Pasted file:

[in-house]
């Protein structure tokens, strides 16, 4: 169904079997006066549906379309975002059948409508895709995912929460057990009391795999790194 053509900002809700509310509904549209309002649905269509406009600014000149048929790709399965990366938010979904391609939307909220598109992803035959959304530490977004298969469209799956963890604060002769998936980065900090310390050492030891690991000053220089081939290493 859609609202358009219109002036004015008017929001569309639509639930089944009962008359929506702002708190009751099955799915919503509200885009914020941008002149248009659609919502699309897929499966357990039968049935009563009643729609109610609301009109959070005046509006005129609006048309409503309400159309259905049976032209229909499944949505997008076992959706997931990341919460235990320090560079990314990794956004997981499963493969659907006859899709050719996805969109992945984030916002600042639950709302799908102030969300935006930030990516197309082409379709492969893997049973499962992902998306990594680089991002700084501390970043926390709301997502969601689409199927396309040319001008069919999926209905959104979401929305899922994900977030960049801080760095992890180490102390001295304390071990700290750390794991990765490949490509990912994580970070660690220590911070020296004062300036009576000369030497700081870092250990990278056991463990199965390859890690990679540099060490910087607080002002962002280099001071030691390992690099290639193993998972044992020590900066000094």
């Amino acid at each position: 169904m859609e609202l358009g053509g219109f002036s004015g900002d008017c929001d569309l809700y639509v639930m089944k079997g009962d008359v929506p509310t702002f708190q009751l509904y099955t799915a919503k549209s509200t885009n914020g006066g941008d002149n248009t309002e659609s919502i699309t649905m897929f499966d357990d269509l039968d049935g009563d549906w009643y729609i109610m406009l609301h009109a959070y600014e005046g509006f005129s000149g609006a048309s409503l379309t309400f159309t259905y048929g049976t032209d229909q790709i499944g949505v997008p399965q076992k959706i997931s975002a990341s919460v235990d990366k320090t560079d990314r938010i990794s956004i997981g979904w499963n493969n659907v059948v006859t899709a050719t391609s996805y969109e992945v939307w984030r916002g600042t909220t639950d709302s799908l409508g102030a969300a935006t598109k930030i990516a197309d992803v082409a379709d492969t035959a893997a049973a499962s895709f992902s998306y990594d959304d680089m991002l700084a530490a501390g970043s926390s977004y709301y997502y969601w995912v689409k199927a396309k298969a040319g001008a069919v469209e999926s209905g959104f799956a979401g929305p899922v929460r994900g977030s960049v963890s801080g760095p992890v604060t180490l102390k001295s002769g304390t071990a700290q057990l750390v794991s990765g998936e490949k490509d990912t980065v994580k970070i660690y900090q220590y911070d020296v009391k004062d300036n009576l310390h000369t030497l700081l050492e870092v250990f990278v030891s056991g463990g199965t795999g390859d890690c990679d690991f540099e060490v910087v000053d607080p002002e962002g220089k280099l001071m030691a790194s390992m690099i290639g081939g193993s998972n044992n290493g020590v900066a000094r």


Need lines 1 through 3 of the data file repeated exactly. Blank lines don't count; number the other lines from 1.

[in-house]
């Protein structure tokens, strides 16, 4: 169904079997006066549906379309975002059948409508895709995912929460057990009391795999790194 053509900002809700509310509904549209309002649905269509406009600014000149048929790709399965990366938010979904391609939307909220598109992803035959959304530490977004298969469209799956963890604060002769998936980065900090310390050492030891690991000053220089081939290493 859609609202358009219109002036004015008017929001569309639509639930089944009962008359929506702002708190009751099955799915919503509200885009914020941008002149248009659609919502699309897929499966357990039968049935009563009643729609109610609301009109959070005046509006005129609006048309409503309400159309259905049976032209229909499944949505997008076992959706997931990341919460235990320090560079990314990794956004997981499963493969659907006859899709050719996805969109992945984030916002600042639950709302799908102030969300935006930030990516197309082409379709492969893997049973499962992902998306990594680089991002700084501390970043926390709301997502969601689409199927396309040319001008069919999926209905959104979401929305899922994900977030960049801080760095992890180490102390001295304390071990700290750390794991990765490949490509990912994580970070660690220590911070020296004062300036009576000369030497700081870092250990990278056991463990199965390859890690990679540099060490910087607080002002962002280099001071030691390992690099290639193993998972044992020590900066000094």
């Amino acid at each position: 169904m859609e609202l358009g053509g219109f002036s004015g900002d008017c929001d569309l809700y639509v639930m089944k079997g009962d008359v929506p509310t702002f708190q009751l509904y099955t799915a919503k549209s509200t885009n914020g006066g941008d002149n248009t309002e659609s919502i699309t649905m897929f499966d357990d269509l039968d049935g009563d549906w009643y729609i109610m406009l609301h009109a959070y600014e005046g509006f005129s000149g609006a048309s409503l379309t309400f159309t259905y048929g049976t032209d229909q790709i499944g949505v997008p399965q076992k959706i997931s975002a990341s919460v235990d990366k320090t560079d990314r938010i990794s956004i997981g979904w499963n493969n659907v059948v006859t899709a050719t391609s996805y969109e992945v939307w984030r916002g600042t909220t639950d709302s799908l409508g102030a969300a935006t598109k930030i990516a197309d992803v082409a379709d492969t035959a893997a049973a499962s895709f992902s998306y990594d959304d680089m991002l700084a530490a501390g970043s926390s977004y709301y997502y969601w995912v689409k199927a396309k298969a040319g001008a069919v469209e999926s209905g959104f799956a979401g929305p899922v929460r994900g977030s960049v963890s801080g760095p992890v604060t180490l102390k001295s002769g304390t071990a700290q057990l750390v794991s990765g998936e490949k490509d990912t980065v994580k970070i660690y900090q220590y911070d020296v009391k004062d300036n009576l310390h000369t030497l700081l050492e870092v250990f990278v030891s056991g463990g199965t795999g390859d890690c990679d690991f540099e060490v910087v000053d607080p002002e962002g220089k280099l001071m030691a790194s390992m690099i290639g081939g193993s998972n044992n290493g020590v900066a000094r």